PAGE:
By Chris Kornelis / Special to The Seattle Times
When Kings of Leon released its fourth LP, “Only By the Night” in 2008 the Nashville band not only became one of the country’s biggest rock bands, but one of its most divisive. Fans of the scrappy, undercard rock on KOL’s first two albums had largely tolerated transitional third album, “Because of the Times,” but cried sellout when the band rose to the top of the charts on the back of lead single “Sex On Fire.” The band is now touring behind last year’s “Mechanical Bull.” I recently traded notes with KEXP DJ John Richards about the band and the backlash.
Chris Kornelis: I feel like I woke up one day and Kings of Leon were the most divisive band in rock and roll. What happened?
John Richards: I think a lot of people will feel betrayed by a band that gets popular. That’s just how it is. We all went through this. We all had our band that broke through and you’re pissed because the popular kids like them now. I think for Kings of Leon, some people who liked the early records, I don’t think they saw these guys as trying to be big rock stars and making these “Sex On Fire” songs.
I think on the early records, Kings of Leon were trying to make these songs, they just hadn’t gotten there yet. So what we ended up getting were some really great albums, but not necessarily these songs popping out to a popular crowd. You know what I mean?
CK: I totally know what you mean. After the second album they did tours with U2 and Bob Dylan and you get a sense from the next albums that they were trying to swing for the arenas. Even if they were just trying to sell some records, I have no problem with that if the music is good — which I think it was. I wish more bands were ambitious like that.
JR: And put yourself in their shoes. So, you’re now opening for U2. You’re now expected to play arenas. Aren’t you expected to make arena rock? I mean, unless you’re deciding to go back and play clubs. I still would argue their singles and their popular songs have more depth than a lot of top-40 songs that you will ever hear.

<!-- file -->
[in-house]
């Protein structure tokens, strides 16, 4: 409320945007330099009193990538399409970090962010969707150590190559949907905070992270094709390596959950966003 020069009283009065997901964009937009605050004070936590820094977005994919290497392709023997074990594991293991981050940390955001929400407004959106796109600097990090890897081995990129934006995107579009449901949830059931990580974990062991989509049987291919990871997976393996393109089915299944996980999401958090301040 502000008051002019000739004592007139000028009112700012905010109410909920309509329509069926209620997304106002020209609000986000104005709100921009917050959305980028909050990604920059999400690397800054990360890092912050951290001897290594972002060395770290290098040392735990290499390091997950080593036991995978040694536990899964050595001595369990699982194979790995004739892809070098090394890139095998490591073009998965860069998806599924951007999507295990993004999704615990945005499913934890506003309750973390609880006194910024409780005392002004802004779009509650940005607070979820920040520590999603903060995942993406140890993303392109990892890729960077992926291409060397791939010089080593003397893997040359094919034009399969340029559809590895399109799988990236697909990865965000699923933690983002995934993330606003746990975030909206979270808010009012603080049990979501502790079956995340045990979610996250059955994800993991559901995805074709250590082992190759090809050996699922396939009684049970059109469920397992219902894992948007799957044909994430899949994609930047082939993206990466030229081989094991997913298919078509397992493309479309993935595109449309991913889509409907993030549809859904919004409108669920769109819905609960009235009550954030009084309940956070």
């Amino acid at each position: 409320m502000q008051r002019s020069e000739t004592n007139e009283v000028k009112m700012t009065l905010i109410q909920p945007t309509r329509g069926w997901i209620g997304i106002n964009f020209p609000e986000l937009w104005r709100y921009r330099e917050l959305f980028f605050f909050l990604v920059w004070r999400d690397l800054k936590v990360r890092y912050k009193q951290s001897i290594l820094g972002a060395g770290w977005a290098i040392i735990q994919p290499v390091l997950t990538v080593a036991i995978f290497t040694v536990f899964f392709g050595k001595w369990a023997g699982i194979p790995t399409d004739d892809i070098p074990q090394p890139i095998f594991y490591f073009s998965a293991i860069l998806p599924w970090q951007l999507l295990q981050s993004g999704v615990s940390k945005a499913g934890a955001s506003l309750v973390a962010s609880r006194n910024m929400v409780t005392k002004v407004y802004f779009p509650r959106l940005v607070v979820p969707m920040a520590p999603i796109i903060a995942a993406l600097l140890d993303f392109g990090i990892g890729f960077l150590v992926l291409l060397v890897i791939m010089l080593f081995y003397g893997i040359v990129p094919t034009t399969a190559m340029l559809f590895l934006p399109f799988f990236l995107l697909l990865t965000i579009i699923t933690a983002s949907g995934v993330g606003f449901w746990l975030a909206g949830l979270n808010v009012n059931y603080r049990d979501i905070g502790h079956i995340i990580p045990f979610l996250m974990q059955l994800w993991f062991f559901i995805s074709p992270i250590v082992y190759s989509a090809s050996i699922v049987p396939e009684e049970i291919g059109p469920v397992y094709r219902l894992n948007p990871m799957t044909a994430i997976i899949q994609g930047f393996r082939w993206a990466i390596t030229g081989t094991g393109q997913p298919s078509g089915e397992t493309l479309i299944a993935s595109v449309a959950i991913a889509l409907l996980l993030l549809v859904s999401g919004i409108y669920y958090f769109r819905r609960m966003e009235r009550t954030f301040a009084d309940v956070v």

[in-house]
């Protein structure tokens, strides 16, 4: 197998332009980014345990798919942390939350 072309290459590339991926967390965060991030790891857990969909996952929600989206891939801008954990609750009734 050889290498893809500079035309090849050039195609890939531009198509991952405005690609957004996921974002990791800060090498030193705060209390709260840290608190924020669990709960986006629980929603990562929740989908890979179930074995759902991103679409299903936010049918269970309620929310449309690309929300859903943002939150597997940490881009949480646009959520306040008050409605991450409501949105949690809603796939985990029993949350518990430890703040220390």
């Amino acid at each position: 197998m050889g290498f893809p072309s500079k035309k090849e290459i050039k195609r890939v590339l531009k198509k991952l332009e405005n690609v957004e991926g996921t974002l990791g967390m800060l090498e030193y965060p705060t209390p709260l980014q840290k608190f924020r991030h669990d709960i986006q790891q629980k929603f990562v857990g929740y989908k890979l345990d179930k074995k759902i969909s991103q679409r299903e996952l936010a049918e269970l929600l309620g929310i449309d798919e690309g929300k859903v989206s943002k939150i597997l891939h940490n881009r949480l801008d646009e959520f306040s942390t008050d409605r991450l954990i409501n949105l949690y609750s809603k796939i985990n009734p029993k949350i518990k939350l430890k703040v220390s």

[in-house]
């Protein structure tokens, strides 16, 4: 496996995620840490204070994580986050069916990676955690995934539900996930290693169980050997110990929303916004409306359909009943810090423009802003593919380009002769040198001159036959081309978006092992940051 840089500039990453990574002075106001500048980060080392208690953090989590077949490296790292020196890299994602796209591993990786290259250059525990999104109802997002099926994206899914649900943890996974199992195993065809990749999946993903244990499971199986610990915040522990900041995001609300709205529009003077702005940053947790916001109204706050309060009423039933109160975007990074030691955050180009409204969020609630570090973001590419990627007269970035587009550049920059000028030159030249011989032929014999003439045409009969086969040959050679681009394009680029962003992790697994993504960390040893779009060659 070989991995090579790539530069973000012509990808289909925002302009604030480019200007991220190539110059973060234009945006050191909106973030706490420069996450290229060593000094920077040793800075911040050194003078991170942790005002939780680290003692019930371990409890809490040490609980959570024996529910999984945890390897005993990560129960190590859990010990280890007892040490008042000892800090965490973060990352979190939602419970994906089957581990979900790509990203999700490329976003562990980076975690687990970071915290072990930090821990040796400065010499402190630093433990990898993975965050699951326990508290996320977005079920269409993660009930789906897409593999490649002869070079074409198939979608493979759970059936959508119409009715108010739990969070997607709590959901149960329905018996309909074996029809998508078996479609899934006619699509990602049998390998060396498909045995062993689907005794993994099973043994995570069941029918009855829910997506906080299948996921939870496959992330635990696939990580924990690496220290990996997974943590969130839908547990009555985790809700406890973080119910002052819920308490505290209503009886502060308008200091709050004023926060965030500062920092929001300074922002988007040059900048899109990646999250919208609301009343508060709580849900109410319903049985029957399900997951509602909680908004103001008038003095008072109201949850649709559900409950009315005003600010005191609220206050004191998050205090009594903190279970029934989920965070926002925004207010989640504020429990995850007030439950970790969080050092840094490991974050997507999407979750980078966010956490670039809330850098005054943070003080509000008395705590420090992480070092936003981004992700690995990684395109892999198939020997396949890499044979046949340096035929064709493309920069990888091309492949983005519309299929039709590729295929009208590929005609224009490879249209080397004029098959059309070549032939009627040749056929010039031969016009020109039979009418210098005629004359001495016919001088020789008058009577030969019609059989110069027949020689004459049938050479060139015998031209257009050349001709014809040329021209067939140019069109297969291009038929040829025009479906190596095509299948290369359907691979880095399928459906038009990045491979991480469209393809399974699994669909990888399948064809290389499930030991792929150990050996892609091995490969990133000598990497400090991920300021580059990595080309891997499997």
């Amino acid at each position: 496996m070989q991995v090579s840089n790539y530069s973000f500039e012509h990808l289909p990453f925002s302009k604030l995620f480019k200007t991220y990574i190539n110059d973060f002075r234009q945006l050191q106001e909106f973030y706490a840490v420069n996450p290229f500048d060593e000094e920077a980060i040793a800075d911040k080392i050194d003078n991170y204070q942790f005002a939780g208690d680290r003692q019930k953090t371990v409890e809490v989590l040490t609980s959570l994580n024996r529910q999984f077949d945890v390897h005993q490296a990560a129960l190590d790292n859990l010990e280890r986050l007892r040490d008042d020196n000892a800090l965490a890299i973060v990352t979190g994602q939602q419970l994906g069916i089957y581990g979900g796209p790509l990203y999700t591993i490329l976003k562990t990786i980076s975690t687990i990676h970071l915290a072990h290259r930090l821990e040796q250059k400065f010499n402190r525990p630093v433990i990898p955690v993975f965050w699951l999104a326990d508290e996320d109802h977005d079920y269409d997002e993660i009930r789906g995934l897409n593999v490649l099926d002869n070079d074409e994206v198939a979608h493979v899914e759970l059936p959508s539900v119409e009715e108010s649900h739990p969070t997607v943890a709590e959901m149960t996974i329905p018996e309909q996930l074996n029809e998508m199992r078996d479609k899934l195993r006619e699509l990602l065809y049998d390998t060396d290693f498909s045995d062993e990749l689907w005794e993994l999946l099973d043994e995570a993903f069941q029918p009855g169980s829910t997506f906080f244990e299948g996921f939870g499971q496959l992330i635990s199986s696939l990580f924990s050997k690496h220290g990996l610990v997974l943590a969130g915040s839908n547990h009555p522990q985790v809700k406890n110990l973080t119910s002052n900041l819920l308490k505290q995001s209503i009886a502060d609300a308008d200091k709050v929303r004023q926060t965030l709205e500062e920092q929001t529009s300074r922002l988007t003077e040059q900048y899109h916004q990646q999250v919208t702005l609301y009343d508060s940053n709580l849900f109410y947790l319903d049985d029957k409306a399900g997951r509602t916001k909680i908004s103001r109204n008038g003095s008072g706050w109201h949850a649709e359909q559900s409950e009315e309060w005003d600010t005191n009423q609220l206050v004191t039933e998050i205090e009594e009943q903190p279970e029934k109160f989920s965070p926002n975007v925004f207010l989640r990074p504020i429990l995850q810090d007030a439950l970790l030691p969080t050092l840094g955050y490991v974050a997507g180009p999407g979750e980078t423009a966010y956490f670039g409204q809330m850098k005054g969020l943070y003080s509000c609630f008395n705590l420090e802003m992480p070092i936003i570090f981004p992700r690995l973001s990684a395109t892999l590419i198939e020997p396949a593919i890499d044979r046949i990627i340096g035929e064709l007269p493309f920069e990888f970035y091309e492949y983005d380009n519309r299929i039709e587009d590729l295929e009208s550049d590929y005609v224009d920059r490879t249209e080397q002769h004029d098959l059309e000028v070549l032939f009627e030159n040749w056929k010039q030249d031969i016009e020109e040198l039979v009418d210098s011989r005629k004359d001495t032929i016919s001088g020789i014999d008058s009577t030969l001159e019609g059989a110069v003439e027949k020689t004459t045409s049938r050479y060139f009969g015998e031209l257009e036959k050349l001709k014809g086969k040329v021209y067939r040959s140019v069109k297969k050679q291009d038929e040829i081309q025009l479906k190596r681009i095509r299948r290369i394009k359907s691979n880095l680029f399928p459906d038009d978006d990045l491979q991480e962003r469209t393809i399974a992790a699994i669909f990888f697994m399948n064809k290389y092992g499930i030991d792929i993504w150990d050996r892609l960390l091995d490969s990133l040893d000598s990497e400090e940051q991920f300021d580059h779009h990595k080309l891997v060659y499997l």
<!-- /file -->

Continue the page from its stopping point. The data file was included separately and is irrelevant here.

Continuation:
CK: Did you ever spin “Sex On Fire”?
JR: I did when it was first out. This is like a scientific experiment you could do with KEXP or my show. I’ve played a lot of singles before they’re singles. It’s interesting to see how people turn. I’ve got the best example: The Lumineers. I famously played that (“Ho, Hey”) first, and am given credit for that. And played the shit out of it for I don’t know how long. But all of a sudden, a few months later, I’m actually getting criticized by a few people — not a majority — but a few people start to criticize that I would play such a popular single on my show. It kind of hurts your brain. They’re still on an indie label. They’re the band we broke. They’re the band that has nothing but love for KEXP. And at the same time, you hesitate a little, because you have this single now.
CK: So, it doesn’t sound like you’re squarely in the loving what their doing or hater camps. Where are you at, 2014?
JR: I have no problem with popular music and people’s love of it. I can’t stand destroying music because it’s popular. I saw No Doubt live, for instance. It was a girl thing. No Doubt is not for me. It does not resonate with me and I’m not a fan. But when you see them on stage and you hear the songs performed, you absolutely accept and get why people love it. So when you go to the Kings of Leon, I’m probably not going to get the latter albums on as much. There’s not as much for me to choose from on those records. I get those and I like them, but I don’t find myself playing them. The newer stuff doesn’t have as much of an emotional connection, like I have with the other records. But I absolutely get other stations playing them a lot.
CK: It’s funny that there’s more of an emotional connection for you in the first Kings of Leon records. At the time, at least a couple of those guys were beginning musicians still learning to play their instruments. They’re not the first band that could barely play their instruments to have a popular record, but it’s almost like, as they got better as musicians, their records declined — a little in my ears, but certainly to yours.
JR: I like that it was borderline garage rock. But deep in the woods, you know what I mean? I think those early records really caught that deep woods authenticity. I was a big, big fan of those first records. Some of those songs got requested daily. I think because they knew how to write hits. They knew how to write catchy songs, but back then, it was sort of these rough versions.
U2 was rough when they were making “New Year’s Day” or “Pride,” or whatever. And they would never make that song the way they made it now. But there’s something about their youngness and uniqueness and innocence that you’re hearing in those songs that you can’t do later. They can’t go back and do those records now. Those days are gone.
Kings of Leon, 8 p.m., Friday, March 28. 305 Harrison St., Seattle; $25.50 to $55.50. (206-684-7200 or keyarena.com)